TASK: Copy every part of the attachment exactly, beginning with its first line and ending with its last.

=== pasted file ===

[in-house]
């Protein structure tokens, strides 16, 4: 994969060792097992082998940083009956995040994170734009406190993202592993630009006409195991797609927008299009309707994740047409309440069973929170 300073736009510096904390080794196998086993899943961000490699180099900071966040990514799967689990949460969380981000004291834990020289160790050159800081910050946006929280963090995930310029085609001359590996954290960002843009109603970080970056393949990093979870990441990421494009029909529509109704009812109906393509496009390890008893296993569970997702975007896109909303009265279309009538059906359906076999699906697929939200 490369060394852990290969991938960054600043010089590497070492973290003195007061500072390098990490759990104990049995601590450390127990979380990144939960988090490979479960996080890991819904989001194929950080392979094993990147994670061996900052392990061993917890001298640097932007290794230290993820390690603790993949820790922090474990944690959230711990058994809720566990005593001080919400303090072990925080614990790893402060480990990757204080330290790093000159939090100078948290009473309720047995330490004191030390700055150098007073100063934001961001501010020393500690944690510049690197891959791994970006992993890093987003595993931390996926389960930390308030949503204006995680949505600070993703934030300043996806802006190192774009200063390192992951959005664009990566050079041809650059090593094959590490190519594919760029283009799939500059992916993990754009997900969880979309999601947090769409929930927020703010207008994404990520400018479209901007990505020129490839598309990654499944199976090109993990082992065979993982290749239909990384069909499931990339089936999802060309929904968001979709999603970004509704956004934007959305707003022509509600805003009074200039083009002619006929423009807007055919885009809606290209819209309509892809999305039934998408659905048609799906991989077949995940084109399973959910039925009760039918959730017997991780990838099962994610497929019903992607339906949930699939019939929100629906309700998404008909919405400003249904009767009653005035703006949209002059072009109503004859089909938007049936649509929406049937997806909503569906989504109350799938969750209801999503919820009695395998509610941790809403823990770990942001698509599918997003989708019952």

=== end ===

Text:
[in-house]
């Protein structure tokens, strides 16, 4: 994969060792097992082998940083009956995040994170734009406190993202592993630009006409195991797609927008299009309707994740047409309440069973929170 300073736009510096904390080794196998086993899943961000490699180099900071966040990514799967689990949460969380981000004291834990020289160790050159800081910050946006929280963090995930310029085609001359590996954290960002843009109603970080970056393949990093979870990441990421494009029909529509109704009812109906393509496009390890008893296993569970997702975007896109909303009265279309009538059906359906076999699906697929939200 490369060394852990290969991938960054600043010089590497070492973290003195007061500072390098990490759990104990049995601590450390127990979380990144939960988090490979479960996080890991819904989001194929950080392979094993990147994670061996900052392990061993917890001298640097932007290794230290993820390690603790993949820790922090474990944690959230711990058994809720566990005593001080919400303090072990925080614990790893402060480990990757204080330290790093000159939090100078948290009473309720047995330490004191030390700055150098007073100063934001961001501010020393500690944690510049690197891959791994970006992993890093987003595993931390996926389960930390308030949503204006995680949505600070993703934030300043996806802006190192774009200063390192992951959005664009990566050079041809650059090593094959590490190519594919760029283009799939500059992916993990754009997900969880979309999601947090769409929930927020703010207008994404990520400018479209901007990505020129490839598309990654499944199976090109993990082992065979993982290749239909990384069909499931990339089936999802060309929904968001979709999603970004509704956004934007959305707003022509509600805003009074200039083009002619006929423009807007055919885009809606290209819209309509892809999305039934998408659905048609799906991989077949995940084109399973959910039925009760039918959730017997991780990838099962994610497929019903992607339906949930699939019939929100629906309700998404008909919405400003249904009767009653005035703006949209002059072009109503004859089909938007049936649509929406049937997806909503569906989504109350799938969750209801999503919820009695395998509610941790809403823990770990942001698509599918997003989708019952």